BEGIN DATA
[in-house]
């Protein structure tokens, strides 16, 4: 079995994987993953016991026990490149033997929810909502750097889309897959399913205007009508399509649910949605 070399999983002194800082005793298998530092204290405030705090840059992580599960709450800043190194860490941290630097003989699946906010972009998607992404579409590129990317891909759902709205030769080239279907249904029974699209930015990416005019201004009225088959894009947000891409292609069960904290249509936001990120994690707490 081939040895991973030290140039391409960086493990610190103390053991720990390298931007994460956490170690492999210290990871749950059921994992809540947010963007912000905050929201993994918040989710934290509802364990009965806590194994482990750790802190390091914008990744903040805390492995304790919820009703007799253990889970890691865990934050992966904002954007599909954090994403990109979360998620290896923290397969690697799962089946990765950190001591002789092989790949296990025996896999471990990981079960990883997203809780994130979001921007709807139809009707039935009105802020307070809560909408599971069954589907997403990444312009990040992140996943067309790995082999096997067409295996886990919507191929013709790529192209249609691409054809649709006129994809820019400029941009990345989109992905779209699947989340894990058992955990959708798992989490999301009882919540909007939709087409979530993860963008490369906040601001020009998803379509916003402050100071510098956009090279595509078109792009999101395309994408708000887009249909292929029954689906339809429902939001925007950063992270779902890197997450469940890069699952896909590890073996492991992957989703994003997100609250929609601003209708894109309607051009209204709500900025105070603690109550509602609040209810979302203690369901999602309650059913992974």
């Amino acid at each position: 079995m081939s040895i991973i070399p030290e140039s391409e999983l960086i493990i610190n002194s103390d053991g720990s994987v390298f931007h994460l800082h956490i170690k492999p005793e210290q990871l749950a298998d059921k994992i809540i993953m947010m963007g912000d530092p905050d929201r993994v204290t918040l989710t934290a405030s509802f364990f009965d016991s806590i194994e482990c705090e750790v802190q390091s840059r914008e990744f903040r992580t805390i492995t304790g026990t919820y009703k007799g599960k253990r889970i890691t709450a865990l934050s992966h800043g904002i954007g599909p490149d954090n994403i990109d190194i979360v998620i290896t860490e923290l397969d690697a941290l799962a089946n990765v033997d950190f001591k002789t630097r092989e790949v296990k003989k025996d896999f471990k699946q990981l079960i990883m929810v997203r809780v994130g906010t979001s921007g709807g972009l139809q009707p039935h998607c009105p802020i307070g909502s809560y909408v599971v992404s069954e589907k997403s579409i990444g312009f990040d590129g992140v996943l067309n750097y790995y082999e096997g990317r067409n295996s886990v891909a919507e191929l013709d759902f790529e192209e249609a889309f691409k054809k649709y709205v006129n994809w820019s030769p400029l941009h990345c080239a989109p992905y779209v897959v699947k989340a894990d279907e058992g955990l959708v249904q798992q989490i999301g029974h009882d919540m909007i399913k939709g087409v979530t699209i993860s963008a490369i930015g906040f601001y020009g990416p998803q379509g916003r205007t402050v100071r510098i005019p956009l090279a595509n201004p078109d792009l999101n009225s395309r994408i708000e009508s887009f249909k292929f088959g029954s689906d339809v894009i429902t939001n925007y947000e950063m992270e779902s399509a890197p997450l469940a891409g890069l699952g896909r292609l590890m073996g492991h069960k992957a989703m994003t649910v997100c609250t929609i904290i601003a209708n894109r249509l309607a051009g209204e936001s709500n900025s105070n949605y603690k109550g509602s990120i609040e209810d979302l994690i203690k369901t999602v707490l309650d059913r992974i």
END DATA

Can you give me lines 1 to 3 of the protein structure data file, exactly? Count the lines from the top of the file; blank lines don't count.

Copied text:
[in-house]
């Protein structure tokens, strides 16, 4: 079995994987993953016991026990490149033997929810909502750097889309897959399913205007009508399509649910949605 070399999983002194800082005793298998530092204290405030705090840059992580599960709450800043190194860490941290630097003989699946906010972009998607992404579409590129990317891909759902709205030769080239279907249904029974699209930015990416005019201004009225088959894009947000891409292609069960904290249509936001990120994690707490 081939040895991973030290140039391409960086493990610190103390053991720990390298931007994460956490170690492999210290990871749950059921994992809540947010963007912000905050929201993994918040989710934290509802364990009965806590194994482990750790802190390091914008990744903040805390492995304790919820009703007799253990889970890691865990934050992966904002954007599909954090994403990109979360998620290896923290397969690697799962089946990765950190001591002789092989790949296990025996896999471990990981079960990883997203809780994130979001921007709807139809009707039935009105802020307070809560909408599971069954589907997403990444312009990040992140996943067309790995082999096997067409295996886990919507191929013709790529192209249609691409054809649709006129994809820019400029941009990345989109992905779209699947989340894990058992955990959708798992989490999301009882919540909007939709087409979530993860963008490369906040601001020009998803379509916003402050100071510098956009090279595509078109792009999101395309994408708000887009249909292929029954689906339809429902939001925007950063992270779902890197997450469940890069699952896909590890073996492991992957989703994003997100609250929609601003209708894109309607051009209204709500900025105070603690109550509602609040209810979302203690369901999602309650059913992974």
């Amino acid at each position: 079995m081939s040895i991973i070399p030290e140039s391409e999983l960086i493990i610190n002194s103390d053991g720990s994987v390298f931007h994460l800082h956490i170690k492999p005793e210290q990871l749950a298998d059921k994992i809540i993953m947010m963007g912000d530092p905050d929201r993994v204290t918040l989710t934290a405030s509802f364990f009965d016991s806590i194994e482990c705090e750790v802190q390091s840059r914008e990744f903040r992580t805390i492995t304790g026990t919820y009703k007799g599960k253990r889970i890691t709450a865990l934050s992966h800043g904002i954007g599909p490149d954090n994403i990109d190194i979360v998620i290896t860490e923290l397969d690697a941290l799962a089946n990765v033997d950190f001591k002789t630097r092989e790949v296990k003989k025996d896999f471990k699946q990981l079960i990883m929810v997203r809780v994130g906010t979001s921007g709807g972009l139809q009707p039935h998607c009105p802020i307070g909502s809560y909408v599971v992404s069954e589907k997403s579409i990444g312009f990040d590129g992140v996943l067309n750097y790995y082999e096997g990317r067409n295996s886990v891909a919507e191929l013709d759902f790529e192209e249609a889309f691409k054809k649709y709205v006129n994809w820019s030769p400029l941009h990345c080239a989109p992905y779209v897959v699947k989340a894990d279907e058992g955990l959708v249904q798992q989490i999301g029974h009882d919540m909007i399913k939709g087409v979530t699209i993860s963008a490369i930015g906040f601001y020009g990416p998803q379509g916003r205007t402050v100071r510098i005019p956009l090279a595509n201004p078109d792009l999101n009225s395309r994408i708000e009508s887009f249909k292929f088959g029954s689906d339809v894009i429902t939001n925007y947000e950063m992270e779902s399509a890197p997450l469940a891409g890069l699952g896909r292609l590890m073996g492991h069960k992957a989703m994003t649910v997100c609250t929609i904290i601003a209708n894109r249509l309607a051009g209204e936001s709500n900025s105070n949605y603690k109550g509602s990120i609040e209810d979302l994690i203690k369901t999602v707490l309650d059913r992974i």